Yes, I understand that it’s a free country and they can believe whatever they want to believe.   However, they should all buy their own time and tell us where they stand.   It’s not proper to use an awards show to do the latest bashing of a Republican president.

P.S. You can listen to my show (Canto Talk) and follow me on Twitter.

Cuban-American Actress Dies at 55…

Elizabeth Peña

Elizabeth Peña has passed away at 55. At 5’2″ the pint-sized beauty was a powerhouse on the screen and stage for 40 years, helping open the door for more Hispanic actors/actresses to follow. Makes sense, with her parents’ background. The above photograph is a still from her scene in Andy Garcia’s “The Lost City” where her Communist ‘revolutionary’ character is insisting to Garcia’s night club-owning character how/why the saxophone is no longer allowed to be played in Castro’s Communist Cuba.

Here is a bit of her biography…

(IMDb Bio) – Her love for the arts came naturally, as her father was a well-known playwright, actor, director and novelist, so its not hard to understand that by the time she was eight, Cuban-American Elizabeth Pena already had designs to become an actress. Born in New Jersey and raised in New York, her parents, who opened off-Broadway’s “Latin American Theatre Ensemble”, were more than encouraging. Elizabeth attended NY’s “High School of the Performing Arts” and found occasional work in repertory theatre and in television commercials. Her film debut in the independent Spanish-speaking feature, El Super (1979), started her on a long line of feisty, rebellious characters that showed plenty of attitude. During the early 80s, she played everything, from a knife-threatening waitress to a disco queen, as she waited for her big break. That big break came in the form of the hugely successful comedy film, Down and Out in Beverly Hills (1986), co-starring Bette Midler, Richard Dreyfuss and Nick Nolte, in which she stole many scenes as the sultry, politically-minded maid, “Carmen”, who lusts for Nolte. This propelled her to move to Los Angeles, where she continued to spice up both the big and small screen, including the part of Ritchie Valens’ stepsister-in-law, in the well-received biopic, La Bamba (1987). Honors also came by Elizabeth’s way, when she received the “Independent Spirit” and “Bravo” awards for the film, Lone Star (1996), and the “ALMA Award” for Tortilla Soup (2001). On TV, she hasn’t found the one series role to thrust her front and center. Co-starring roles in Tough Cookies (1986), I Married Dora (1987) and Shannon’s Deal (1990) were short-lived. She is married and has two children … (on her refusal to portray Latin stereotypes) There are a lot of jobs I’ve turned down because they wanted me to play what I call “Miss Cuchifrito” types.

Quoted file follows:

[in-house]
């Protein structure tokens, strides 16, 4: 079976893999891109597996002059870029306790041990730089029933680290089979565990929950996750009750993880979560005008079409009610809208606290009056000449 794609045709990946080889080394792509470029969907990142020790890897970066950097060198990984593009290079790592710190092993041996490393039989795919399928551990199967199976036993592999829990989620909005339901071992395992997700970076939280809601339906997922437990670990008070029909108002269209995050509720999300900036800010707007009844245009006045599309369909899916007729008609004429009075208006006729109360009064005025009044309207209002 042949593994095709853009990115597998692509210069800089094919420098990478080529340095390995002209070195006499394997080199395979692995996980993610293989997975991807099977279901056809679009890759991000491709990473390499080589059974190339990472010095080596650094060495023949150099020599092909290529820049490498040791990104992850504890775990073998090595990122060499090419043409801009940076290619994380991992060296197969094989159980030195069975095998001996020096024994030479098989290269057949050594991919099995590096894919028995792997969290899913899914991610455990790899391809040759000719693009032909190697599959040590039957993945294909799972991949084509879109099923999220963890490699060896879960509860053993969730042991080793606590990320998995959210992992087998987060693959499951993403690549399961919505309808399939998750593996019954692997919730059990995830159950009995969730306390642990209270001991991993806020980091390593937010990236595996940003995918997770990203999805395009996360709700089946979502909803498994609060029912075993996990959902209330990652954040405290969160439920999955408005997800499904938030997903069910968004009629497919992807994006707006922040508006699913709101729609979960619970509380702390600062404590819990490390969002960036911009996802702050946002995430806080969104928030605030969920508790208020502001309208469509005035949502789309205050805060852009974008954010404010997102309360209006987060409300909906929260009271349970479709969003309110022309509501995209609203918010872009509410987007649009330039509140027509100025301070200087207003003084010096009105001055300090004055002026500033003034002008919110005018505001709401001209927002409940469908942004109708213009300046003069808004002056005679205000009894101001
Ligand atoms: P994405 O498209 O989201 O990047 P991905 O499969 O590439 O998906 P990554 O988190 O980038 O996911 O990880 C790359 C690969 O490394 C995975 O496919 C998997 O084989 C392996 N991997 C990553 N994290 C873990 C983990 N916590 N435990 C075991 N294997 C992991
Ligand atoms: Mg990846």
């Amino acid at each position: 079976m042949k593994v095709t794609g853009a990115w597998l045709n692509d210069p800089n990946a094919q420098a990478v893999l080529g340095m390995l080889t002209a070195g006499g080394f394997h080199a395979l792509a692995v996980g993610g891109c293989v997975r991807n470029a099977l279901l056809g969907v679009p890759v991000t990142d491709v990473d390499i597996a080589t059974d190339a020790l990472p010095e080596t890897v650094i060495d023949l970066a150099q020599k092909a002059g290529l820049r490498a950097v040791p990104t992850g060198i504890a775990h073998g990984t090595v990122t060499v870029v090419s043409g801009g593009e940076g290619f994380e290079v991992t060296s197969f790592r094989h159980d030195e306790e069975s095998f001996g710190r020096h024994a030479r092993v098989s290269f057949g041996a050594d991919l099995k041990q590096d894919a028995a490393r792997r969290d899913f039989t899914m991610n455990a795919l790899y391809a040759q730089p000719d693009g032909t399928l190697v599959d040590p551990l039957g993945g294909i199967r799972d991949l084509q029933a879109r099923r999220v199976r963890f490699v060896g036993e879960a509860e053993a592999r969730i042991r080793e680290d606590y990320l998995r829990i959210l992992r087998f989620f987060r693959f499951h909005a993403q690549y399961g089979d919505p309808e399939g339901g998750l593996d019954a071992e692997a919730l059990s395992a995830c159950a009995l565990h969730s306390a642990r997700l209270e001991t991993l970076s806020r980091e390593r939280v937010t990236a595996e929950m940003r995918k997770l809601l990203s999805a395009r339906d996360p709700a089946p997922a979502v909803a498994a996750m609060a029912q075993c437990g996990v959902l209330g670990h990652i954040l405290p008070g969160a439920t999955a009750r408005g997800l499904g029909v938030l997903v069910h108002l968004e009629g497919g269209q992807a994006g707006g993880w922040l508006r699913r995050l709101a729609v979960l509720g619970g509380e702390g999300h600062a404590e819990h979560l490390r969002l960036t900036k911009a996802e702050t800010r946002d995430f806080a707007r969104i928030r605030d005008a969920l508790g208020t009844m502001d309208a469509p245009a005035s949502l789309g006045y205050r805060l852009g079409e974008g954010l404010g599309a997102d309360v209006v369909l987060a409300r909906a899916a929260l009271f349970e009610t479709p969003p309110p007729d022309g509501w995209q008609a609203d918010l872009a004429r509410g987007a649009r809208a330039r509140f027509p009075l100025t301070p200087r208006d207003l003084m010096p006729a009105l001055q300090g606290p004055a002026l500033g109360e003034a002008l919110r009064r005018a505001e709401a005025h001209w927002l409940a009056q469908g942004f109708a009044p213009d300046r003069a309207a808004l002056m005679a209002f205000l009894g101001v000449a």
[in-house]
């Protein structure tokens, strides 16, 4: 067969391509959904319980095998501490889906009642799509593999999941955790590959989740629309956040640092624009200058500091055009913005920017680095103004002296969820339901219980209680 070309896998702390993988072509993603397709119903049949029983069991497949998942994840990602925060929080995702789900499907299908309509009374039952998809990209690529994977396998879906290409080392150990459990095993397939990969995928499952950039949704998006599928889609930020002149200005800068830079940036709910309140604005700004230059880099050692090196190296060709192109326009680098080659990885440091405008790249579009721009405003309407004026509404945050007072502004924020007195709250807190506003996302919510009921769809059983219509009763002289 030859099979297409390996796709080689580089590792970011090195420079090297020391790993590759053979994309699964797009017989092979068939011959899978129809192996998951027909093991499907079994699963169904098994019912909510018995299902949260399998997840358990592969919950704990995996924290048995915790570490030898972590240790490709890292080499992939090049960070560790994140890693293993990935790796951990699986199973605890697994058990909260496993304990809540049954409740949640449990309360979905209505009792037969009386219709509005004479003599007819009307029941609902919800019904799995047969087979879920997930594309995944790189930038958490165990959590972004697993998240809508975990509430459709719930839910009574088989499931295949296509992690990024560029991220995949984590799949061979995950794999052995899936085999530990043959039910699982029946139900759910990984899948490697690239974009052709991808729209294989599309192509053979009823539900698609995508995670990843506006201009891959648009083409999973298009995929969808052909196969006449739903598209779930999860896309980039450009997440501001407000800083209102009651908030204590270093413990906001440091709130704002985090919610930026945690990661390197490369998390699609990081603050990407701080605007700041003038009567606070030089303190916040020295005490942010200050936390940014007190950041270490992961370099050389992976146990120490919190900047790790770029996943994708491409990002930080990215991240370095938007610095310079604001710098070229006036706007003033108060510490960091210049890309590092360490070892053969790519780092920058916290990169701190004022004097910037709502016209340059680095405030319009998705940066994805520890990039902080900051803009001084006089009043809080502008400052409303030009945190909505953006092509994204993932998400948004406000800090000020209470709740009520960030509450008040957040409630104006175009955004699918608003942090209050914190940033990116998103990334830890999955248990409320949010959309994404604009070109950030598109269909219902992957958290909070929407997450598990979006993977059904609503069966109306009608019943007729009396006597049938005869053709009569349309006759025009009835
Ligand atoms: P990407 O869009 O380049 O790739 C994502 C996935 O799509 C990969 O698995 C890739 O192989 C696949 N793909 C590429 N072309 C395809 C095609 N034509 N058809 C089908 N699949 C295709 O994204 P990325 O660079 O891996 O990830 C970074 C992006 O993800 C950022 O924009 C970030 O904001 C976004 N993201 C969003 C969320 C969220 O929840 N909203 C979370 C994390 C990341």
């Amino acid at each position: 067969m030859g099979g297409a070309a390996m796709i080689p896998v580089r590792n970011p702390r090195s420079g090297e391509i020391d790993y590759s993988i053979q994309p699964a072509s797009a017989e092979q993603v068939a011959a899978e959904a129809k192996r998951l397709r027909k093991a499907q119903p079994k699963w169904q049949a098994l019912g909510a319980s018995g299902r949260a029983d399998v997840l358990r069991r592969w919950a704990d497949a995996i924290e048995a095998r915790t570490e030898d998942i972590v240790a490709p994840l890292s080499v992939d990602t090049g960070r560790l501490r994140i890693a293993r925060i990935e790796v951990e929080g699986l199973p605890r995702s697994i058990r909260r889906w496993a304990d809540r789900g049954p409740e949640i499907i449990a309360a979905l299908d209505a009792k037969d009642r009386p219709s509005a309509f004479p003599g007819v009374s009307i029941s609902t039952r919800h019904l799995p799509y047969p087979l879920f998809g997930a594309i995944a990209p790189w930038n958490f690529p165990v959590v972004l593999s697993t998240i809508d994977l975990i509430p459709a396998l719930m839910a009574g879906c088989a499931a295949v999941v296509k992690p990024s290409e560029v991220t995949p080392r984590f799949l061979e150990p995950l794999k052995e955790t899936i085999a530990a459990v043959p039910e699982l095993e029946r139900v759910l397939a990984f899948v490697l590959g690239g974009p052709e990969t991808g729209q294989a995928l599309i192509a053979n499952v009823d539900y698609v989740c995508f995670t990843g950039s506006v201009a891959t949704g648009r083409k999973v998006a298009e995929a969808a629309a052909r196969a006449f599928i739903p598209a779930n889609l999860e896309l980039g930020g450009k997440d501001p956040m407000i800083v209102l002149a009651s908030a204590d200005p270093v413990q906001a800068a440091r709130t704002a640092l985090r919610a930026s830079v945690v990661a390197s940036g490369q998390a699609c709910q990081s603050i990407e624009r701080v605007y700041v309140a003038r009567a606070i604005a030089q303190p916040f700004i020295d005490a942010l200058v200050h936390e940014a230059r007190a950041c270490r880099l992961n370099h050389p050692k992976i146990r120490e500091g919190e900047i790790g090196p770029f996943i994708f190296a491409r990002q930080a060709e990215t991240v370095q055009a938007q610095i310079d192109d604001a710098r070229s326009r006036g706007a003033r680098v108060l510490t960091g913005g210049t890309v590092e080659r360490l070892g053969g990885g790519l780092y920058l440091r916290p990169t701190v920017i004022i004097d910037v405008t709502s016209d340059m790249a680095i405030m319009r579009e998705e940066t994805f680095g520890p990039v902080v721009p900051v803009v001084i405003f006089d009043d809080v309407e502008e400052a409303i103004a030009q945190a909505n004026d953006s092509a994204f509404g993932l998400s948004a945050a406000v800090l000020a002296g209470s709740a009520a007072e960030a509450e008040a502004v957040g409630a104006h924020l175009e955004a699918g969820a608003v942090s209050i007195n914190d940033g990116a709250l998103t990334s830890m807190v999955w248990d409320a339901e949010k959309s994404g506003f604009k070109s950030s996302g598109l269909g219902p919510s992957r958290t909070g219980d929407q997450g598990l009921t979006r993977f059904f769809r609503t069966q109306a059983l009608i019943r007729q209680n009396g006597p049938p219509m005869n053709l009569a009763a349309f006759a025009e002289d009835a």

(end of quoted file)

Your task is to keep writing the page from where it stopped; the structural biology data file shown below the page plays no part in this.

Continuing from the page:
(The Hollywood Reporter) – Her nephew, writer Mario-Francisco Robles of the website Latino Review, shared the news in an obituary on the site. He said Pena died Tuesday at Cedars-Sinai Medical Center in Los Angeles. She died of natural causes after a brief illness.

[…]

Pena broke into sitcom territory decades earlier when she toplined I Married Dora for ABC. The series ran for one season from 1987-88 and centered on a couple with a green-card marriage.

She also stood out as postal clerk Jezzie, who lives with a hallucinatory Tim Robbins, in the Adrian Lyne horror film Jacob’s Ladder (1990).

[…]

I worked very hard to get Jacob’s Ladder,” she said in a 2001 interview. “At first they wanted Julia Roberts, Andie MacDowell or Michelle Pfeiffer. At some point they wanted Susan Sarandon, and Madonna wanted the part. They auditioned all of them. I begged to be auditioned. I begged and begged and when I auditioned, the chemistry was right and Adrian and I were just taken with each other. I auditioned for six months, twice a week. The reason I kept going back was because Adrian was literally fighting for me to get the role.”

In Paul Mazursky’s Down and Out in Beverly Hills (1986), Pena played the live-in maid who made out in her room with Richard Dreyfuss, and in Brett Ratner‘s Rush Hour (1998), she was LAPD bomb diffusion expert Tania Johnson opposite partner Chris Tucker.

Pena also recurred on the 2000-02 Showtime drama Resurrection Blvd. as family matriarch Bibi Corrales. She went on to direct an episode of the series, as well as episodes of Nickelodeon’s The Brothers Garcia, becoming the fourth Latina ever to join the Director’s Guild of America.